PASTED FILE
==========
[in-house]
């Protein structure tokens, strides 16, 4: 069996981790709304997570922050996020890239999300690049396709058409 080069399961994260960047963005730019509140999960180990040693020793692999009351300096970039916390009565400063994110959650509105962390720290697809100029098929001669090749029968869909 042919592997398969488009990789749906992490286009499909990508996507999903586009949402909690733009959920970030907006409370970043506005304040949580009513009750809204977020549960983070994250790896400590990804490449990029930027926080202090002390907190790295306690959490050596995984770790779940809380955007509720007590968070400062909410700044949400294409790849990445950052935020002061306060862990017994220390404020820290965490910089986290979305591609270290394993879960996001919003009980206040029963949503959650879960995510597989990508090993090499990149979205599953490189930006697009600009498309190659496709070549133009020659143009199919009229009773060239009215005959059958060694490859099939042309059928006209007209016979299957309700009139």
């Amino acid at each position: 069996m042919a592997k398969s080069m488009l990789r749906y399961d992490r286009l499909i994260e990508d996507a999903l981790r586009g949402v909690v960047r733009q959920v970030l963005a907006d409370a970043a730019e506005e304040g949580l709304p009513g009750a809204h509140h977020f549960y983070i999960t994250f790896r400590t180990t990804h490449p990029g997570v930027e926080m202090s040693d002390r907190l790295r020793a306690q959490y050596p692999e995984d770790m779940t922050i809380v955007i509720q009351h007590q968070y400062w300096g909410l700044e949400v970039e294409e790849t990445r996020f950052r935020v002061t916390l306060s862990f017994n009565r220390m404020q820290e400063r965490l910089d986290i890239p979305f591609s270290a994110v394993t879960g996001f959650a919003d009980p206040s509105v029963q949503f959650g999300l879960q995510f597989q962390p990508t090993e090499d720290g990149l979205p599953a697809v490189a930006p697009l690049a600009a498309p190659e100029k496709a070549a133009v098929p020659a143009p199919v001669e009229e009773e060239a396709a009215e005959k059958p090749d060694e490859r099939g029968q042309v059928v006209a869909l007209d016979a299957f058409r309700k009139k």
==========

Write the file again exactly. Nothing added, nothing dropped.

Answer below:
[in-house]
């Protein structure tokens, strides 16, 4: 069996981790709304997570922050996020890239999300690049396709058409 080069399961994260960047963005730019509140999960180990040693020793692999009351300096970039916390009565400063994110959650509105962390720290697809100029098929001669090749029968869909 042919592997398969488009990789749906992490286009499909990508996507999903586009949402909690733009959920970030907006409370970043506005304040949580009513009750809204977020549960983070994250790896400590990804490449990029930027926080202090002390907190790295306690959490050596995984770790779940809380955007509720007590968070400062909410700044949400294409790849990445950052935020002061306060862990017994220390404020820290965490910089986290979305591609270290394993879960996001919003009980206040029963949503959650879960995510597989990508090993090499990149979205599953490189930006697009600009498309190659496709070549133009020659143009199919009229009773060239009215005959059958060694490859099939042309059928006209007209016979299957309700009139």
């Amino acid at each position: 069996m042919a592997k398969s080069m488009l990789r749906y399961d992490r286009l499909i994260e990508d996507a999903l981790r586009g949402v909690v960047r733009q959920v970030l963005a907006d409370a970043a730019e506005e304040g949580l709304p009513g009750a809204h509140h977020f549960y983070i999960t994250f790896r400590t180990t990804h490449p990029g997570v930027e926080m202090s040693d002390r907190l790295r020793a306690q959490y050596p692999e995984d770790m779940t922050i809380v955007i509720q009351h007590q968070y400062w300096g909410l700044e949400v970039e294409e790849t990445r996020f950052r935020v002061t916390l306060s862990f017994n009565r220390m404020q820290e400063r965490l910089d986290i890239p979305f591609s270290a994110v394993t879960g996001f959650a919003d009980p206040s509105v029963q949503f959650g999300l879960q995510f597989q962390p990508t090993e090499d720290g990149l979205p599953a697809v490189a930006p697009l690049a600009a498309p190659e100029k496709a070549a133009v098929p020659a143009p199919v001669e009229e009773e060239a396709a009215e005959k059958p090749d060694e490859r099939g029968q042309v059928v006209a869909l007209d016979a299957f058409r309700k009139k």